Next, your broker will go over what your lease says about Common Area Maintenance (CAM) charges with a proverbial fine-tooth comb. He'll look to see how your landlord is actually calculating CAM fees and compare that to the method he's supposed to be using.
This method will be specified in your lease.
You pay for more than just your office space because you use common areas that have to be maintained. The more space you rent, the more you'll have to pay in CAM fees.
They're one of the net charges billed by a landlord to a tenant in a triple net (NNN) lease and are added to your base rent for maintenance your landlord does on common areas of the building.
Each tenant in the building is supposed to pay his pro-rata share of the total CAM charges. An example of a CAM item is cleaning the lobby area.
This is a section of the building that all tenants use, so all tenants should pay for its upkeep.
Your Lease Should Say What CAM Fees Include
Even real estate professionals struggle mightily with understanding the dizzying complexities of CAM fees. Because CAM fees can cover so much, there's a lot of potential for abuse here.
Your lease should list precisely what CAM expenses cover, how often they're paid, and how much they can increase each year. Make sure every CAM fee is explained. You need to know what you're shelling out money for, so you'll see if you're being overcharged or not.
If your landlord simply calls everything he's charging you above the base rent "CAM fees" without telling you what these fees consist of, you'll probably be paying for things you shouldn't be paying for.
Fixed Vs. Variable
There are variable CAM fees, where the amount you'll pay is based on several factors. There are also fixed CAM fees. It's important that your lease spells out the difference between variable and fixed CAM expenses and include a cap.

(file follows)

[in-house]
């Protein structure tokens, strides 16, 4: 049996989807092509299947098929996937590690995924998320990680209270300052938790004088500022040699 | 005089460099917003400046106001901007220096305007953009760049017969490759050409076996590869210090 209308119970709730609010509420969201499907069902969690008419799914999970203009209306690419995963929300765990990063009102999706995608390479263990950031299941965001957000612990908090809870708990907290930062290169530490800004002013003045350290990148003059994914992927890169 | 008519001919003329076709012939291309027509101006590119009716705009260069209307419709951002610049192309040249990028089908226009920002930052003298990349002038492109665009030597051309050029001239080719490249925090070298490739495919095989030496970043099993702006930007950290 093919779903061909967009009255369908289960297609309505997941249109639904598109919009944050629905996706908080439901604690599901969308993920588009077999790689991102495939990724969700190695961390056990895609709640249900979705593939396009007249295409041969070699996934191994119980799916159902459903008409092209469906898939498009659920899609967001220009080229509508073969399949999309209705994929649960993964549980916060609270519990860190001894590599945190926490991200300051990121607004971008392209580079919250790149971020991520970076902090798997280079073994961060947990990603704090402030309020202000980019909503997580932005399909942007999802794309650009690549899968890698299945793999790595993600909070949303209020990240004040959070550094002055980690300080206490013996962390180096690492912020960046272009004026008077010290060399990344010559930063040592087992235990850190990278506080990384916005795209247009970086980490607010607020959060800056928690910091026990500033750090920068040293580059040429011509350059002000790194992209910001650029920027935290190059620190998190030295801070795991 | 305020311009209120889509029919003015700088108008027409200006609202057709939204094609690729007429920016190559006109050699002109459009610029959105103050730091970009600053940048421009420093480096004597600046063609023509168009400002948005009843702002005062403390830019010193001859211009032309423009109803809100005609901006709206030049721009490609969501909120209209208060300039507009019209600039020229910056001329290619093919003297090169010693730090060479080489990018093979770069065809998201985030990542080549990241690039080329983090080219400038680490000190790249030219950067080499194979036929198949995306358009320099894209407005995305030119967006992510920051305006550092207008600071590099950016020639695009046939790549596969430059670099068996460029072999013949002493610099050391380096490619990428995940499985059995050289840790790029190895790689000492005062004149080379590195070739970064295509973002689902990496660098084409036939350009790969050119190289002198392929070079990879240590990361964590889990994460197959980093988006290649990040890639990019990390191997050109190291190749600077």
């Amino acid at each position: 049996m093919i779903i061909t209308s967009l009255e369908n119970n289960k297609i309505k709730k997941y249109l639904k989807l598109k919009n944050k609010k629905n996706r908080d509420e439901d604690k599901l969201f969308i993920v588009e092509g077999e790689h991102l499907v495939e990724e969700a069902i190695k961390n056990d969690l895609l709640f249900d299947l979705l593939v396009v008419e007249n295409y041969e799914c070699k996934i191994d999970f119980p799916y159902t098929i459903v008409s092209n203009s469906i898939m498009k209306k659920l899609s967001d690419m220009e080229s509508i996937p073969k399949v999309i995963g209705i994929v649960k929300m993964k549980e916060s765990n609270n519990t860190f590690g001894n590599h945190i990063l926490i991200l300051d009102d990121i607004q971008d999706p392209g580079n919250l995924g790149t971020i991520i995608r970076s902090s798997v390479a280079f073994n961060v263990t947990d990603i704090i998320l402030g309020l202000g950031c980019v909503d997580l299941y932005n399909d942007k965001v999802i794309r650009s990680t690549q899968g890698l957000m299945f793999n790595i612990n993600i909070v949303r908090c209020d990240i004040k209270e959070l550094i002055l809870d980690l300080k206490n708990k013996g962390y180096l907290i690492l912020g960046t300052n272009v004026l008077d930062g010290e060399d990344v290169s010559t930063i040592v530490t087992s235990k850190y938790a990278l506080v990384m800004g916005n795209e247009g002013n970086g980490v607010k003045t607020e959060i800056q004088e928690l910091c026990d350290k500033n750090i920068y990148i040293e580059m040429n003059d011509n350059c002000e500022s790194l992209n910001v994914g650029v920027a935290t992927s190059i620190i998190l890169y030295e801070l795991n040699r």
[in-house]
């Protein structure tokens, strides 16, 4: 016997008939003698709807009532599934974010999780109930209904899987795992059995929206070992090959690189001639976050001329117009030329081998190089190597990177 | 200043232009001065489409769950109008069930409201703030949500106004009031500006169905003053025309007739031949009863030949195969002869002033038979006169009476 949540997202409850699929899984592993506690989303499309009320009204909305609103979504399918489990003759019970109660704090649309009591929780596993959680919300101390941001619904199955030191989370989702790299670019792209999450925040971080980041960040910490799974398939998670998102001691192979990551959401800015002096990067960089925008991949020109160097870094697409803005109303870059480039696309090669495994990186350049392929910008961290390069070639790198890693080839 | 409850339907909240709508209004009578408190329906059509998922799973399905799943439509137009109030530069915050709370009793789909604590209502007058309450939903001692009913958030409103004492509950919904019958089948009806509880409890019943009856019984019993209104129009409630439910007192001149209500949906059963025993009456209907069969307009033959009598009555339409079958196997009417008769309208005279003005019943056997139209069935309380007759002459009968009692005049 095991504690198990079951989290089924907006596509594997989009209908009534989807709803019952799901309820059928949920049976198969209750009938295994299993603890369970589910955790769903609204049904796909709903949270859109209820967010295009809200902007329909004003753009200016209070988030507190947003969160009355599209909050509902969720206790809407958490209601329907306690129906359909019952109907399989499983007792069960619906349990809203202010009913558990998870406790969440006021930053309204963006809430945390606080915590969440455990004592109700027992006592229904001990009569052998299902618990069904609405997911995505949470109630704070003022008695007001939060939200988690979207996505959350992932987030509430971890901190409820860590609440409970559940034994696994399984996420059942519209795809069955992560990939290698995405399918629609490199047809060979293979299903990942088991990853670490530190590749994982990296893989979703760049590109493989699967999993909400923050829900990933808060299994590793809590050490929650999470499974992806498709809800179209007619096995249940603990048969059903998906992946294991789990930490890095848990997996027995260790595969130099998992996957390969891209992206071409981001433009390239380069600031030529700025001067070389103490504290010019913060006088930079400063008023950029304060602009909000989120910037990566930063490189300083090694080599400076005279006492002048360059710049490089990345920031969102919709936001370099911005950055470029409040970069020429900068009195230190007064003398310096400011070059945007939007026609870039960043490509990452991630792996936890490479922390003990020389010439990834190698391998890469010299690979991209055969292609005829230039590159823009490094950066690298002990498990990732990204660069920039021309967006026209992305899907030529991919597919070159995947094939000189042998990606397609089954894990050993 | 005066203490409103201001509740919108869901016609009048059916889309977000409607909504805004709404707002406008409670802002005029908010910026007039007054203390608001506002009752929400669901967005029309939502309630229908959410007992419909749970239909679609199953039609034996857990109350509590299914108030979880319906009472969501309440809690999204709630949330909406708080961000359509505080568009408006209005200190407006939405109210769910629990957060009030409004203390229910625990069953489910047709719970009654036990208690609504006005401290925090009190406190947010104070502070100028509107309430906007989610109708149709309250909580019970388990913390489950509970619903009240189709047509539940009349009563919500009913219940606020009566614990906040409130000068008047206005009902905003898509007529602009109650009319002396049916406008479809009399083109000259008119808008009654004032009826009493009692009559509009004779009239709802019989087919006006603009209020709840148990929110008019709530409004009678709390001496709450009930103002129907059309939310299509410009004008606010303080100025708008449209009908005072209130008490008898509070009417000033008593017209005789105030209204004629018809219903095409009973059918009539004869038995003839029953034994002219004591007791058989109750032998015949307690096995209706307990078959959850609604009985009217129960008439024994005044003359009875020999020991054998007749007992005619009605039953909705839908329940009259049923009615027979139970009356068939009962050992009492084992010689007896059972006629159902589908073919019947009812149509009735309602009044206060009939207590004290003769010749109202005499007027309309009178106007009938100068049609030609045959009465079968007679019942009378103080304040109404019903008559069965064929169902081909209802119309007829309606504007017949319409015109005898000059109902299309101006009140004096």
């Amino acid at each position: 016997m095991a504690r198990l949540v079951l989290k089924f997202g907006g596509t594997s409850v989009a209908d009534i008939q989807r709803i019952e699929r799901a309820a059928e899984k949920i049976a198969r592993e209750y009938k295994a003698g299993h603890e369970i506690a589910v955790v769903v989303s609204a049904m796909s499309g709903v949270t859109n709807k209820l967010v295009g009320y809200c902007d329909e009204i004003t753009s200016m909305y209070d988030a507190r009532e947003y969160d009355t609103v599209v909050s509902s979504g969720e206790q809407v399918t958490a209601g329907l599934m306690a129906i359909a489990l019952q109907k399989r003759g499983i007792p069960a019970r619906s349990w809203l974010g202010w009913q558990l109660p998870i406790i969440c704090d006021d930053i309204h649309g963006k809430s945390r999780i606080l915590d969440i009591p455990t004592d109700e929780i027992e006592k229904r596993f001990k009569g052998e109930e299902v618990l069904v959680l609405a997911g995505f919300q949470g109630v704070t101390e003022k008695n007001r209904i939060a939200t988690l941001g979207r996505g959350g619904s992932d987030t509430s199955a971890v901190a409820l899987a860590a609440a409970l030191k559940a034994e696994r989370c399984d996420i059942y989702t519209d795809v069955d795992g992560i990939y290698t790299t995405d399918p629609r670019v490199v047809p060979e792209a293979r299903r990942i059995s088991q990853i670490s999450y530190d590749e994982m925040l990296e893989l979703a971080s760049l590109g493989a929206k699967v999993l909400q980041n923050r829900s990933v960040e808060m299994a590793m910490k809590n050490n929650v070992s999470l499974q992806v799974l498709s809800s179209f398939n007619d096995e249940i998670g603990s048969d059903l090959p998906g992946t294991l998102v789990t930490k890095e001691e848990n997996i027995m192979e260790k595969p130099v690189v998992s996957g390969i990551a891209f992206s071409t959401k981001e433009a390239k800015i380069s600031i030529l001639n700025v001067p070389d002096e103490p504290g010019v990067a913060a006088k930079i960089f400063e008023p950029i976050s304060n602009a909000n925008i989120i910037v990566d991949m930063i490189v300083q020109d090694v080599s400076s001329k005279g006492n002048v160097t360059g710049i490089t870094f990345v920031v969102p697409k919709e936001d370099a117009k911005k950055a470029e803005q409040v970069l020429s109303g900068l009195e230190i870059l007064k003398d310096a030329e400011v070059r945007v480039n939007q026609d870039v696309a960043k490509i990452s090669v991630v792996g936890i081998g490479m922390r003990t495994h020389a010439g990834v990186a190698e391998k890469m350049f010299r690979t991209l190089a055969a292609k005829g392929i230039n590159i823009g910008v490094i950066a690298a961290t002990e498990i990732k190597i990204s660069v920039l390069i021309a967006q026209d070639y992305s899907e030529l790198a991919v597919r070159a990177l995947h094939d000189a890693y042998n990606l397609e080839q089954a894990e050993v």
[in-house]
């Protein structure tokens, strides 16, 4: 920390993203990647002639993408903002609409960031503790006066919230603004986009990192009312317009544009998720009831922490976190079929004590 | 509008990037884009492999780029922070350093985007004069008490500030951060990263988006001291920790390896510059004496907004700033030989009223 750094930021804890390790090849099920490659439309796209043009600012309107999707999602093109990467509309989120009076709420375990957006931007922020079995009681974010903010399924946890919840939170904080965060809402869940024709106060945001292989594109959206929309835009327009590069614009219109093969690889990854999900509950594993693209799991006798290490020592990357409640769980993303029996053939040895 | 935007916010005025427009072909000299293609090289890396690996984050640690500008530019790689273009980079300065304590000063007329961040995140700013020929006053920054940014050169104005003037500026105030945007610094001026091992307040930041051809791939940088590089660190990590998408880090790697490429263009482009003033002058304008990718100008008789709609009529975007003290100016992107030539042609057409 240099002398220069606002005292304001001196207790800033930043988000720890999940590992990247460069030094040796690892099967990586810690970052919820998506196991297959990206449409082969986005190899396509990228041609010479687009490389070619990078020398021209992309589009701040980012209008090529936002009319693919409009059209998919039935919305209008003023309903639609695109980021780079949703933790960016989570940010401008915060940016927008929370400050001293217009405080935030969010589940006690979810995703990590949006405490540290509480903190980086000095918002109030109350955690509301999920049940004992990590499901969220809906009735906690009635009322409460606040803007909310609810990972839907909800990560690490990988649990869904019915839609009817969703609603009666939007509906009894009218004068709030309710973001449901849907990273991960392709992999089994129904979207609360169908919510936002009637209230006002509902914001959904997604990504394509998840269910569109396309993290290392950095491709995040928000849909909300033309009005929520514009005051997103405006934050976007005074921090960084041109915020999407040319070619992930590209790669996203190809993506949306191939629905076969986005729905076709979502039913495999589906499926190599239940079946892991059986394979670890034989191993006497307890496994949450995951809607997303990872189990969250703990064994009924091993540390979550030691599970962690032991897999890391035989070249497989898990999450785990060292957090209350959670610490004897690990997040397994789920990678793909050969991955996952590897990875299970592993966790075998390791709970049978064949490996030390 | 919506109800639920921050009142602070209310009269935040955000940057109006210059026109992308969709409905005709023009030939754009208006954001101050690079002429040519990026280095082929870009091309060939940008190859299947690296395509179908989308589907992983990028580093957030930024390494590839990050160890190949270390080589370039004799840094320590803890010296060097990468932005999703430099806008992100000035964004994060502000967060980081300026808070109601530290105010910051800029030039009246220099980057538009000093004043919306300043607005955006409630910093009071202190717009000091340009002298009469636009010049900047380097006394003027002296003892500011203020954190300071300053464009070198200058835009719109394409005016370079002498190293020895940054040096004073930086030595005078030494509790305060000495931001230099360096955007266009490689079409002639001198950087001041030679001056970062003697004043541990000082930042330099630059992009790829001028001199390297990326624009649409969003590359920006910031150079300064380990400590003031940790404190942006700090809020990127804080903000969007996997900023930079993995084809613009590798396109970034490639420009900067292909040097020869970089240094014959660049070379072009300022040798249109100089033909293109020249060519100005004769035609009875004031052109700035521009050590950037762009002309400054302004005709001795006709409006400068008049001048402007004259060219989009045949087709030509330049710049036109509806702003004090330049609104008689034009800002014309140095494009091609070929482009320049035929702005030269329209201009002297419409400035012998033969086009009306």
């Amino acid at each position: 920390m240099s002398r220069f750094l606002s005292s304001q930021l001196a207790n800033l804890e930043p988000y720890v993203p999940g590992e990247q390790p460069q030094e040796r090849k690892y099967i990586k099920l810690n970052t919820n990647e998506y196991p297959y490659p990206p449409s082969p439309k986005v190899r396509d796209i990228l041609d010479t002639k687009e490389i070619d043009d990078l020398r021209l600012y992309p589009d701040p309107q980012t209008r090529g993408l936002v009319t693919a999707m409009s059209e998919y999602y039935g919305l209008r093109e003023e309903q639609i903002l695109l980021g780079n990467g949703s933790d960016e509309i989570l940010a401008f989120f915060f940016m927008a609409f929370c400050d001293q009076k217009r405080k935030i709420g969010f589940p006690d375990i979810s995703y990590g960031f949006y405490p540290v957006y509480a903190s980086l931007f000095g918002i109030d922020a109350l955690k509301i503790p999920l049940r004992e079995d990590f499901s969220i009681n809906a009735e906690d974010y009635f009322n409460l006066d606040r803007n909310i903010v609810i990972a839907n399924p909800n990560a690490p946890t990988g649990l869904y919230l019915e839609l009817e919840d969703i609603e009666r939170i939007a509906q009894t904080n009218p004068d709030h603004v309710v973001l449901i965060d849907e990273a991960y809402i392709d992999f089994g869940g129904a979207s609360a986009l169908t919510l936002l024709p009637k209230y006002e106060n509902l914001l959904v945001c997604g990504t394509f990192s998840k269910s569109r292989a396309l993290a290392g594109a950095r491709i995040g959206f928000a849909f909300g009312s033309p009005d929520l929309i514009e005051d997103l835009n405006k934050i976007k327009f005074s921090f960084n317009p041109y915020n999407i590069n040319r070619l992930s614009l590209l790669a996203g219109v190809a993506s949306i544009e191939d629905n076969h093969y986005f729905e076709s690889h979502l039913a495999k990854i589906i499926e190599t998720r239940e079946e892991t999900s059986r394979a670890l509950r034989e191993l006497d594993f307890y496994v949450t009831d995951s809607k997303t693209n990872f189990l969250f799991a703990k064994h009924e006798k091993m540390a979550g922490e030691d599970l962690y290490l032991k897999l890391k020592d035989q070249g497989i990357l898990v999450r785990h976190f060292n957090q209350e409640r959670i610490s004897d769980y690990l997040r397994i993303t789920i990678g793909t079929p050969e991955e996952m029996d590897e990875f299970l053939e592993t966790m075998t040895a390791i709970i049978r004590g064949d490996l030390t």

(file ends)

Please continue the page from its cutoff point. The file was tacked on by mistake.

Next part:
This amount shouldn't be more than 5-7% per year.
Your tenant rep will be checking what your lease says about parking. Your broker will be looking at what your contract says about parking because it's one of the biggest sources of aggravation and complaints for commercial tenants.
If you want fewer headaches, it's essential to get this section of your lease right.
Your lease should precisely stipulate that you're entitled to a specified ratio of parking spaces per square foot. For example, a 3:1000 ratio means you're guaranteed three parking spaces for every 1,000 square feet of space. This way, you'll always have enough spots for patients and employees.
Having a specified ratio also makes sure your parking availability expands if you expand.
If you have free parking when you sign your lease, there should be language in your contract guaranteeing this right in perpetuity. And if you're paying for parking, your contract should state that this amount will stay the same for the duration of your lease.
You should only be paying for spaces you actually use. So, make sure your lease says you're entitled up to a certain number of spots. It should go on to say that if your needs change and you require fewer spaces, you can let the landlord know so he won't charge you as much.
Then, if you suddenly find that fewer employers are driving to work, you'll save some money.